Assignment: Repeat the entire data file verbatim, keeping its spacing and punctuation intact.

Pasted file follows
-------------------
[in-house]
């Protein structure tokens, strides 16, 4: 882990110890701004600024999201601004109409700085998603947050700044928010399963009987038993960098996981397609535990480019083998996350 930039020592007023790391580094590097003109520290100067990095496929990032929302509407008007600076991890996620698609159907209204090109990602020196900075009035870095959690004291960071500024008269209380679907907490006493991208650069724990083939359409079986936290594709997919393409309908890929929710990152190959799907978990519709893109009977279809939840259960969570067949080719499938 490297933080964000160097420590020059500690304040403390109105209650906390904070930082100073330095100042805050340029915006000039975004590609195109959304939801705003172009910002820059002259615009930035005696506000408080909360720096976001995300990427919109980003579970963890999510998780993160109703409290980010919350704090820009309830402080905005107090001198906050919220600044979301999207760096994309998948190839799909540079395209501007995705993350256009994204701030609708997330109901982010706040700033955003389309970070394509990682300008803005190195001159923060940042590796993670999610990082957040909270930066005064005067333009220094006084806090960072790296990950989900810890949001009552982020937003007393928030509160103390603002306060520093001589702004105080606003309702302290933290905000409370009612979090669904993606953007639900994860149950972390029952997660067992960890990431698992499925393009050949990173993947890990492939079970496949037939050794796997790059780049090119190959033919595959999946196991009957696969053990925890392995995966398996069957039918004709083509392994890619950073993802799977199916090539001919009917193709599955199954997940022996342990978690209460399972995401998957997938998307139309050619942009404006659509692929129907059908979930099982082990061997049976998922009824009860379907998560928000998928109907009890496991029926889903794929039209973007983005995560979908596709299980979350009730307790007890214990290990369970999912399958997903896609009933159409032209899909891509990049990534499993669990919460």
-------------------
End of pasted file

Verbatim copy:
[in-house]
């Protein structure tokens, strides 16, 4: 882990110890701004600024999201601004109409700085998603947050700044928010399963009987038993960098996981397609535990480019083998996350 930039020592007023790391580094590097003109520290100067990095496929990032929302509407008007600076991890996620698609159907209204090109990602020196900075009035870095959690004291960071500024008269209380679907907490006493991208650069724990083939359409079986936290594709997919393409309908890929929710990152190959799907978990519709893109009977279809939840259960969570067949080719499938 490297933080964000160097420590020059500690304040403390109105209650906390904070930082100073330095100042805050340029915006000039975004590609195109959304939801705003172009910002820059002259615009930035005696506000408080909360720096976001995300990427919109980003579970963890999510998780993160109703409290980010919350704090820009309830402080905005107090001198906050919220600044979301999207760096994309998948190839799909540079395209501007995705993350256009994204701030609708997330109901982010706040700033955003389309970070394509990682300008803005190195001159923060940042590796993670999610990082957040909270930066005064005067333009220094006084806090960072790296990950989900810890949001009552982020937003007393928030509160103390603002306060520093001589702004105080606003309702302290933290905000409370009612979090669904993606953007639900994860149950972390029952997660067992960890990431698992499925393009050949990173993947890990492939079970496949037939050794796997790059780049090119190959033919595959999946196991009957696969053990925890392995995966398996069957039918004709083509392994890619950073993802799977199916090539001919009917193709599955199954997940022996342990978690209460399972995401998957997938998307139309050619942009404006659509692929129907059908979930099982082990061997049976998922009824009860379907998560928000998928109907009890496991029926889903794929039209973007983005995560979908596709299980979350009730307790007890214990290990369970999912399958997903896609009933159409032209899909891509990049990534499993669990919460």